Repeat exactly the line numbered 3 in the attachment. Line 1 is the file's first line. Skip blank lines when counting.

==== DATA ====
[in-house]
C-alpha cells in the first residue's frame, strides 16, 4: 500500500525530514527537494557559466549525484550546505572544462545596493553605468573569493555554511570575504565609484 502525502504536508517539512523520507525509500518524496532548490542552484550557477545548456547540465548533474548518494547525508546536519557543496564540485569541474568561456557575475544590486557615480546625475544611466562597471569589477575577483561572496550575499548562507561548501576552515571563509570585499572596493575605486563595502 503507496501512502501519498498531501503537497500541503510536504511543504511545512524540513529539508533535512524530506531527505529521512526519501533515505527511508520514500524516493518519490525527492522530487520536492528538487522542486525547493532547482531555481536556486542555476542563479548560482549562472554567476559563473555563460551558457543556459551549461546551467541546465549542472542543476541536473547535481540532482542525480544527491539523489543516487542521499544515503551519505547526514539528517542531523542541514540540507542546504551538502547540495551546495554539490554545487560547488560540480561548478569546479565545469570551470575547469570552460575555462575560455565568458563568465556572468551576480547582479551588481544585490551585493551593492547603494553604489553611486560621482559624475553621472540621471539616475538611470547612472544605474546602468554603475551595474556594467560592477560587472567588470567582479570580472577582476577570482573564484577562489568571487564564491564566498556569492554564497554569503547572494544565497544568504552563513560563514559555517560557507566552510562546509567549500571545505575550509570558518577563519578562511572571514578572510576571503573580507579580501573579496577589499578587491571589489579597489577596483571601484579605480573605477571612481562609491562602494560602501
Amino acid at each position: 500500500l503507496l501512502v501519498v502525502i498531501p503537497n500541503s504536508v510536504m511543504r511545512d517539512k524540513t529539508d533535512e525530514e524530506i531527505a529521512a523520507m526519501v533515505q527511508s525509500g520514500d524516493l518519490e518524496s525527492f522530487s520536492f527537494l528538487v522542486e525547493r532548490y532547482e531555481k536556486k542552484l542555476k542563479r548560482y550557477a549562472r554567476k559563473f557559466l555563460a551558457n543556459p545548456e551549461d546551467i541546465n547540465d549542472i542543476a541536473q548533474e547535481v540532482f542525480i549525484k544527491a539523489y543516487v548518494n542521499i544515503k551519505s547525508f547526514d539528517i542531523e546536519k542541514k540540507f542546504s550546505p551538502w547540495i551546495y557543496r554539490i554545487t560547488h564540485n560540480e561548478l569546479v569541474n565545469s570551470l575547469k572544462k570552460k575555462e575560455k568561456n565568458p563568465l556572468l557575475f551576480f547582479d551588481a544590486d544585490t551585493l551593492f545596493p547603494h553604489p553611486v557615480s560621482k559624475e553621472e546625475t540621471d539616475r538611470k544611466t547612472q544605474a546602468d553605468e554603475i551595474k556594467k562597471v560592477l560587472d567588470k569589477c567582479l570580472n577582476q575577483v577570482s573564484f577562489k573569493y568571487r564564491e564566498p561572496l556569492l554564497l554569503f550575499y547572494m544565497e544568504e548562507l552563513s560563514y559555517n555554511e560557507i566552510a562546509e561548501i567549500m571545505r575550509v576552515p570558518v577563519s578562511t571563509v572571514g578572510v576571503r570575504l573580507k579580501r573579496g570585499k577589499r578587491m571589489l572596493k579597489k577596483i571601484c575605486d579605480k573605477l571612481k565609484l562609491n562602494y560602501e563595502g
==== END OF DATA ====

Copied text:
Amino acid at each position: 500500500l503507496l501512502v501519498v502525502i498531501p503537497n500541503s504536508v510536504m511543504r511545512d517539512k524540513t529539508d533535512e525530514e524530506i531527505a529521512a523520507m526519501v533515505q527511508s525509500g520514500d524516493l518519490e518524496s525527492f522530487s520536492f527537494l528538487v522542486e525547493r532548490y532547482e531555481k536556486k542552484l542555476k542563479r548560482y550557477a549562472r554567476k559563473f557559466l555563460a551558457n543556459p545548456e551549461d546551467i541546465n547540465d549542472i542543476a541536473q548533474e547535481v540532482f542525480i549525484k544527491a539523489y543516487v548518494n542521499i544515503k551519505s547525508f547526514d539528517i542531523e546536519k542541514k540540507f542546504s550546505p551538502w547540495i551546495y557543496r554539490i554545487t560547488h564540485n560540480e561548478l569546479v569541474n565545469s570551470l575547469k572544462k570552460k575555462e575560455k568561456n565568458p563568465l556572468l557575475f551576480f547582479d551588481a544590486d544585490t551585493l551593492f545596493p547603494h553604489p553611486v557615480s560621482k559624475e553621472e546625475t540621471d539616475r538611470k544611466t547612472q544605474a546602468d553605468e554603475i551595474k556594467k562597471v560592477l560587472d567588470k569589477c567582479l570580472n577582476q575577483v577570482s573564484f577562489k573569493y568571487r564564491e564566498p561572496l556569492l554564497l554569503f550575499y547572494m544565497e544568504e548562507l552563513s560563514y559555517n555554511e560557507i566552510a562546509e561548501i567549500m571545505r575550509v576552515p570558518v577563519s578562511t571563509v572571514g578572510v576571503r570575504l573580507k579580501r573579496g570585499k577589499r578587491m571589489l572596493k579597489k577596483i571601484c575605486d579605480k573605477l571612481k565609484l562609491n562602494y560602501e563595502g